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From recrimination to reconciliation: the path to peace in Sri Lanka

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Home » Former Combatants, Headline

CHA and ILO join the Bureau of the Commissioner General of Rehabilitation in promoting socio-economic reintegration of ex-combatants and other conflict affected youth in Pooneryn

Submitted by on November 17, 2011 – 6:23 am3 Comments | 2,902 views

While the rehabilitation and reintegration of most ex-combatants has been successfully pursued by the Government of Sri Lanka, in order to ensure that deradicalization is not derailed it is essential to ensure economic support for these former victims of terrorism. Many programmes of economic reintegration are conducted for the ex-combatants, though support to extend these is always welcome.
Out of approximately 11,500 LTTE ex-combatants, more than 10,000 are back at home after the rehabilitation programme conducted by the Bureau of the Commissioner General of Rehabilitation (BCGR). In order to support secure and peaceful reintegration of these individuals, the International Labour Organization (ILO) supported BCGR to offer Community Based Reintegration (CBR) through vocational training and enterprise development support. BCRG partnered the Consortium of Humanitarian Agencies (CHA) for ground implementation together with technical guidance from NAITA.
Economic reintegration is at the heart of the wider reintegration process, and remains central to the successful re-integration of ex-combatants. Many indicate that being able to provide for one`s family is an integral part of their identity and respect in the community. Reintegration is a process assisting in the transition of ex-combatants from military to civilian livelihoods, in which communities and families play a crucial role. In CBR the community assumes a more central role and is provided in general with tools, training and means to support and accompany the reintegration process. In CBR-type of approaches combatants are assisted together with other members of the community. This also serves to reduce the resentment of those who were not combatants but find much being done for the latter.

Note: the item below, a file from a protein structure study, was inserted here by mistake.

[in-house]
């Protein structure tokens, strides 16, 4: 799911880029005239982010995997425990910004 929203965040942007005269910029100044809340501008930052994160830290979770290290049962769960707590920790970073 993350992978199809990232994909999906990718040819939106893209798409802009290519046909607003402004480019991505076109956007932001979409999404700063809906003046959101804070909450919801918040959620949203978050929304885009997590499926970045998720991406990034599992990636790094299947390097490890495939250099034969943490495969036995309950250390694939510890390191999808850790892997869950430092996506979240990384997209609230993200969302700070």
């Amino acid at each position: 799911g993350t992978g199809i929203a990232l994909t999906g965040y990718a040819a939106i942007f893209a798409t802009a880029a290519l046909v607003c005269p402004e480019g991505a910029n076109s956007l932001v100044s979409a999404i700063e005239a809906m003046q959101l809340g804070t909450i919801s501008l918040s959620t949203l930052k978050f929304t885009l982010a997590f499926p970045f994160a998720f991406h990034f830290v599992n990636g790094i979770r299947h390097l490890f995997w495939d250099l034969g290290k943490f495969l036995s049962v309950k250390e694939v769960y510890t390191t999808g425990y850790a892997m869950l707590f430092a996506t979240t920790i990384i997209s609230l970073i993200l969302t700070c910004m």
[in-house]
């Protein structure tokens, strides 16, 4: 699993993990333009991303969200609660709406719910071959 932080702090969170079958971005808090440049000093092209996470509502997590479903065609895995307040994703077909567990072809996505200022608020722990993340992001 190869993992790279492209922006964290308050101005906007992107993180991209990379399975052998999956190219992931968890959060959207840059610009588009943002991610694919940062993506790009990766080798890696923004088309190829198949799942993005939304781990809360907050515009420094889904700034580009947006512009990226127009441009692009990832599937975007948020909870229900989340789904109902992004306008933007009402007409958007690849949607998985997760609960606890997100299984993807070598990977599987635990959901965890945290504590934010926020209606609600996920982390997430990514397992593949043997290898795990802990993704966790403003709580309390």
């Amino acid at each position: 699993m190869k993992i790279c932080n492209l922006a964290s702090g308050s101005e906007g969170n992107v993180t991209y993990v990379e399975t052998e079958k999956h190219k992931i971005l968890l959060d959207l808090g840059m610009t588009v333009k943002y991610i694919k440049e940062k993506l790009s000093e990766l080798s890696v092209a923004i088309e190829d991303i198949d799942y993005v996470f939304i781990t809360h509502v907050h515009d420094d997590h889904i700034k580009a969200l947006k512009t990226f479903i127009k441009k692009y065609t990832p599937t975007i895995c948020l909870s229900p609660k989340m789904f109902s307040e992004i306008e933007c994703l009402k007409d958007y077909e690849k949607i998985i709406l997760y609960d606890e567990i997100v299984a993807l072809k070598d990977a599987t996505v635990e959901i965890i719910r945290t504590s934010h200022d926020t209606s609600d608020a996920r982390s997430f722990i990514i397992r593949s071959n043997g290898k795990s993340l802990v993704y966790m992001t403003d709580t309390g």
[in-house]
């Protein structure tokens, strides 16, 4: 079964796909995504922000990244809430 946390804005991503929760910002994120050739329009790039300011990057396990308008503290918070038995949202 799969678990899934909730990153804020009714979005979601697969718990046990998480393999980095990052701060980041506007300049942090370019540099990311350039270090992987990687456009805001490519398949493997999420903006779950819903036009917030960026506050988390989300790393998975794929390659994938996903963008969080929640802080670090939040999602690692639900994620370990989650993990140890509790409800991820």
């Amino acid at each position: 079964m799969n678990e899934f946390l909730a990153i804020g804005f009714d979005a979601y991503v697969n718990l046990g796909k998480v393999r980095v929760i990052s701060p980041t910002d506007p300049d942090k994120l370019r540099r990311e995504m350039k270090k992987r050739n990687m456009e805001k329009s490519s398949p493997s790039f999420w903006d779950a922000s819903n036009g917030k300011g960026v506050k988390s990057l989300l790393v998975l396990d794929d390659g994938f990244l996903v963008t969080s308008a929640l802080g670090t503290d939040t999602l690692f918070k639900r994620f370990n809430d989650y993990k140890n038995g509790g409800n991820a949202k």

Under the Community Based Reintegration project in August 2011 nearly 300 youths from Kilinochchi, both ex-combatants and others affected by the conflict, were provided at different locations in Pooneriyn, Kilinochchi and Karachchi DS Divisions with vocational training in areas such as computer hardware repair , tailoring, out boat motor engine repairs, TV repair, mobile phone repair, welding, agricultural equipment repair and motor bike repair. These youth are given vocational training and, following the successful completion of the training program, provided with a tool kit to start their own self employment.
It is hoped that further such programmes will be conducted, with stress also on soft skills to promote employment prospects.




International Aide et Action, which had begun delivery in Vavuniya of its model of personality development along with skills development, has put forward plans for further work in Mullaitivu too, and it is hoped that funding will be made available for this purpose. It is hoped that further such programmes will be conducted, with stress also on soft skills to promote employment prospects.
International Aide et Action, which had begun delivery in Vavuniya of its model of personality development along with skills development, has put forward plans for further work in Mullaitivu too, and it is hoped that funding will be made available for this purpose.
‘’An idle mind is the devil’s workshop’’ this is a well known proverb which can be proven right when correct conditions are met.
By Dr.A.S.A.Safras

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